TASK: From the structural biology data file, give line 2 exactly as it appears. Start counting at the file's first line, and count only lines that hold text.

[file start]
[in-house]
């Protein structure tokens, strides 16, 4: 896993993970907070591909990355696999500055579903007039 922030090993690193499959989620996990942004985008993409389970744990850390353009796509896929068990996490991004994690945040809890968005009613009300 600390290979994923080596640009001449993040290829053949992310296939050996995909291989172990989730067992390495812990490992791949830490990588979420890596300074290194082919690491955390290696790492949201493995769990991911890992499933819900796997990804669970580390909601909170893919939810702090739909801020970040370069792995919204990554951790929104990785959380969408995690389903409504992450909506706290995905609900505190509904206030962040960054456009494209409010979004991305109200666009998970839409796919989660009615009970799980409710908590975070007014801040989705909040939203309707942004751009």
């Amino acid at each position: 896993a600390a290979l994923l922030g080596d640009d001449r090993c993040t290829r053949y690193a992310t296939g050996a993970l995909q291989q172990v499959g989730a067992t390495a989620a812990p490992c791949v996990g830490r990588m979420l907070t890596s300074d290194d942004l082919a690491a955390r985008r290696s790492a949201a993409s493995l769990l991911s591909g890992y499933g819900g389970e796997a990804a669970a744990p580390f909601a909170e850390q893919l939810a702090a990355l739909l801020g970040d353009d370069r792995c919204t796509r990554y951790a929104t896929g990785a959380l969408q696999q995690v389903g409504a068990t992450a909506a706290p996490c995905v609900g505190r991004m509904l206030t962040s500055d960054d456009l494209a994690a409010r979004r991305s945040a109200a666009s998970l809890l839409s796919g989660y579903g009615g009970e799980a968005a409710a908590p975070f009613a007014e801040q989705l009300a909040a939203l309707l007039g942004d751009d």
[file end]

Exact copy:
């Protein structure tokens, strides 16, 4: 896993993970907070591909990355696999500055579903007039 922030090993690193499959989620996990942004985008993409389970744990850390353009796509896929068990996490991004994690945040809890968005009613009300 600390290979994923080596640009001449993040290829053949992310296939050996995909291989172990989730067992390495812990490992791949830490990588979420890596300074290194082919690491955390290696790492949201493995769990991911890992499933819900796997990804669970580390909601909170893919939810702090739909801020970040370069792995919204990554951790929104990785959380969408995690389903409504992450909506706290995905609900505190509904206030962040960054456009494209409010979004991305109200666009998970839409796919989660009615009970799980409710908590975070007014801040989705909040939203309707942004751009």